KH: Where are you from?

TJ: I was born in Ireland and when I was 11, I moved to London to train, stayed there for eight years and moved to Spain. And now I’m in Colorado. While in Spain, I lived in Segovia, just outside of Madrid. I also lived in Barcelona; the company I worked for toured a lot too, so I got to see a lot of (Spain) and the world, which was nice.

KH: What’s been your favorite place?

TJ: I really love Segovia. It was a really simple way of living and it’s where I met Francisco, a soloist at Colorado Ballet and husband of 2.5 years. [Emphasis added]

KH: How did you know you wanted to dance ballet?

TJ: My mom used to dance when she was younger and so when I was five, she sent to take ballet lessons. When I was about 10, my ballet teacher in Ireland took my mom aside and said this, “kid has a lot of potential” so they took me over to London to audition for the Royal Ballet School and that’s kind of when I knew I wanted to give it a go and do it for a long time.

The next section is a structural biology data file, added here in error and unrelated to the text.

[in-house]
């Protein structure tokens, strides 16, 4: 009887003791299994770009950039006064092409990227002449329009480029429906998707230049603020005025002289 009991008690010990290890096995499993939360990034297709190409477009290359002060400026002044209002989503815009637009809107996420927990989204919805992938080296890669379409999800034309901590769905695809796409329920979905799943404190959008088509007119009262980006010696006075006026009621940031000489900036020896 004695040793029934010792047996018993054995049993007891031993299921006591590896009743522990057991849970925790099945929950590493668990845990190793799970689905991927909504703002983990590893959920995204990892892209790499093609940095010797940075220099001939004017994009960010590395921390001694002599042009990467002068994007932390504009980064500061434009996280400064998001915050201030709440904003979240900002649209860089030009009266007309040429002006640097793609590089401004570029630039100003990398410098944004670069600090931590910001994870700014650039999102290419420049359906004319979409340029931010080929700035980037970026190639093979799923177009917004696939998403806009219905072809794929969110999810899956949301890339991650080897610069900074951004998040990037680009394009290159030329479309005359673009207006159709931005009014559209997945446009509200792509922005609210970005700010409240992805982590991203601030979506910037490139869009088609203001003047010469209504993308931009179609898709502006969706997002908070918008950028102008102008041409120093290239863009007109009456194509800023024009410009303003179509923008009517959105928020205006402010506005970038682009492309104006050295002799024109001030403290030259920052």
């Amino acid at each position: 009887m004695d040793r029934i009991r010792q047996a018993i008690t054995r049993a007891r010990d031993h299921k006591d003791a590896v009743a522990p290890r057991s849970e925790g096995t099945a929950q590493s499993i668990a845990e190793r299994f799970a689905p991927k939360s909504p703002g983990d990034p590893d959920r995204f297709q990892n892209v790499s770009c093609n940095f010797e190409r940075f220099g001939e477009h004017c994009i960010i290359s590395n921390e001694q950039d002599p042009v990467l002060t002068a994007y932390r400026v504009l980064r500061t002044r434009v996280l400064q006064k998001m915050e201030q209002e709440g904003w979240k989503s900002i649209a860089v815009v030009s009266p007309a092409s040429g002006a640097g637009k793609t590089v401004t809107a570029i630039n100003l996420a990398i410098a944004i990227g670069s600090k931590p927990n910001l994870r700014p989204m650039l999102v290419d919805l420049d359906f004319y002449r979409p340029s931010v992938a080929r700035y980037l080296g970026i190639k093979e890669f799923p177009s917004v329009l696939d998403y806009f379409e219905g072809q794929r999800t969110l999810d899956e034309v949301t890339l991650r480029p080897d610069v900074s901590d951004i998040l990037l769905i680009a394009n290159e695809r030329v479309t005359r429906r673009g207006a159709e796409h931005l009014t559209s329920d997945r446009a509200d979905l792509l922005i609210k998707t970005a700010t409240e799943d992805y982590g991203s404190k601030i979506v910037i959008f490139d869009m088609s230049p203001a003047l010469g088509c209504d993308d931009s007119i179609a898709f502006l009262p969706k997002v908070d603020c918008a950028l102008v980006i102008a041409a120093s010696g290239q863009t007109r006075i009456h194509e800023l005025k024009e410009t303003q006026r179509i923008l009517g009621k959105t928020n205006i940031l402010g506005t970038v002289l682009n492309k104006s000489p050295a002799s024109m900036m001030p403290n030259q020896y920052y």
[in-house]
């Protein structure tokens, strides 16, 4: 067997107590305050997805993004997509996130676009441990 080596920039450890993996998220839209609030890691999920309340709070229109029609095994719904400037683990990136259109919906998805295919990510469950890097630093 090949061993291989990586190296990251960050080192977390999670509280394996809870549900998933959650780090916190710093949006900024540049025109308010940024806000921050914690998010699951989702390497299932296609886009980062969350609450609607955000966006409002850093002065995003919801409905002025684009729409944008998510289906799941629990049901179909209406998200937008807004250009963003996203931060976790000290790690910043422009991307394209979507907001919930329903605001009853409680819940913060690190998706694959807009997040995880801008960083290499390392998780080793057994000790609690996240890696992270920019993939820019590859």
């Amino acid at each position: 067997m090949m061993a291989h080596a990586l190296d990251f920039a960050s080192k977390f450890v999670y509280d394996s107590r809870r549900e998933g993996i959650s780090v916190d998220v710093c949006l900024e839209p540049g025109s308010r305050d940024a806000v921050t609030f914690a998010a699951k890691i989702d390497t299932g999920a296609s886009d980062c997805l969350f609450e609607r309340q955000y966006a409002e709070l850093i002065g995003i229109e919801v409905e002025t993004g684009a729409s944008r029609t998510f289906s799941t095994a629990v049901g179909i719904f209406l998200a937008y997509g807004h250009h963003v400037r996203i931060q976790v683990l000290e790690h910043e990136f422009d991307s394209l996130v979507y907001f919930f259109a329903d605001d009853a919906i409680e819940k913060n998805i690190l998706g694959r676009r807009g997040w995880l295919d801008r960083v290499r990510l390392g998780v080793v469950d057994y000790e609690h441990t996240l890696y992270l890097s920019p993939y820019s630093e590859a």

KH: What’s your favorite thing about Denver?

TJ: My friends. I have a really good group of friends and they’re all pretty much from the company. Colorado Ballet has a really nice family feel to it.  My closest friends are people I work with and I feel like not a lot of people can say that, so that’s awesome.

KH: What do you eat for breakfast?

TJ: Normally I’ll have a croissant with a banana and soy latte. On the weekends, I like to go for brunch or if I’m really adventurous we’ll cook some eggs and bacon at home, but generally we go to brunch.

KH: What’s your favorite brunch place?